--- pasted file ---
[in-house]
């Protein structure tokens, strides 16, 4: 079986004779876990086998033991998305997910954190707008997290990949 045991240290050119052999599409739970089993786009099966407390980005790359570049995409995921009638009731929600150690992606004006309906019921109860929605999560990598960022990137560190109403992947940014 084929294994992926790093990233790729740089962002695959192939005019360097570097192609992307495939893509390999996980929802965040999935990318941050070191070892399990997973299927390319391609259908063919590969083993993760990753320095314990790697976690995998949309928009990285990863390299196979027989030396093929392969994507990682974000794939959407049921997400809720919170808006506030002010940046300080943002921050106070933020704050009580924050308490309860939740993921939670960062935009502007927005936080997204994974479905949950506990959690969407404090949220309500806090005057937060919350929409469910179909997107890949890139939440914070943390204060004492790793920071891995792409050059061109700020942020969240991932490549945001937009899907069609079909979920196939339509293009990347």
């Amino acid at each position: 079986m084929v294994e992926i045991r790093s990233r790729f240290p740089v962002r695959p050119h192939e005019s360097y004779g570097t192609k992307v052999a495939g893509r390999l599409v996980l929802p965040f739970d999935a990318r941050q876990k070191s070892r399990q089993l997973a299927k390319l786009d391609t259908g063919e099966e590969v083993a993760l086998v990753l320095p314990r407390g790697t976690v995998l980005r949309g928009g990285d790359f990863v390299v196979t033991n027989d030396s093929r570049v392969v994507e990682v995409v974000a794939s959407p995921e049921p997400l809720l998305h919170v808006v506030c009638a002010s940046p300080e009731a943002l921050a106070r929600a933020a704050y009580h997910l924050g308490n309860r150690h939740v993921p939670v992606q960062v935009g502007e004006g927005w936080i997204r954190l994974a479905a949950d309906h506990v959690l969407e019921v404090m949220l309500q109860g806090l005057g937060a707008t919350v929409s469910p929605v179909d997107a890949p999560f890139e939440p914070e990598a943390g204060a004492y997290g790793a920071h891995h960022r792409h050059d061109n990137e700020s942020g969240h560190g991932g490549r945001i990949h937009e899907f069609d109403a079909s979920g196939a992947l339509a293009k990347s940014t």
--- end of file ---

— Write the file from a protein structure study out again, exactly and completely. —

[in-house]
């Protein structure tokens, strides 16, 4: 079986004779876990086998033991998305997910954190707008997290990949 045991240290050119052999599409739970089993786009099966407390980005790359570049995409995921009638009731929600150690992606004006309906019921109860929605999560990598960022990137560190109403992947940014 084929294994992926790093990233790729740089962002695959192939005019360097570097192609992307495939893509390999996980929802965040999935990318941050070191070892399990997973299927390319391609259908063919590969083993993760990753320095314990790697976690995998949309928009990285990863390299196979027989030396093929392969994507990682974000794939959407049921997400809720919170808006506030002010940046300080943002921050106070933020704050009580924050308490309860939740993921939670960062935009502007927005936080997204994974479905949950506990959690969407404090949220309500806090005057937060919350929409469910179909997107890949890139939440914070943390204060004492790793920071891995792409050059061109700020942020969240991932490549945001937009899907069609079909979920196939339509293009990347």
């Amino acid at each position: 079986m084929v294994e992926i045991r790093s990233r790729f240290p740089v962002r695959p050119h192939e005019s360097y004779g570097t192609k992307v052999a495939g893509r390999l599409v996980l929802p965040f739970d999935a990318r941050q876990k070191s070892r399990q089993l997973a299927k390319l786009d391609t259908g063919e099966e590969v083993a993760l086998v990753l320095p314990r407390g790697t976690v995998l980005r949309g928009g990285d790359f990863v390299v196979t033991n027989d030396s093929r570049v392969v994507e990682v995409v974000a794939s959407p995921e049921p997400l809720l998305h919170v808006v506030c009638a002010s940046p300080e009731a943002l921050a106070r929600a933020a704050y009580h997910l924050g308490n309860r150690h939740v993921p939670v992606q960062v935009g502007e004006g927005w936080i997204r954190l994974a479905a949950d309906h506990v959690l969407e019921v404090m949220l309500q109860g806090l005057g937060a707008t919350v929409s469910p929605v179909d997107a890949p999560f890139e939440p914070e990598a943390g204060a004492y997290g790793a920071h891995h960022r792409h050059d061109n990137e700020s942020g969240h560190g991932g490549r945001i990949h937009e899907f069609d109403a079909s979920g196939a992947l339509a293009k990347s940014t």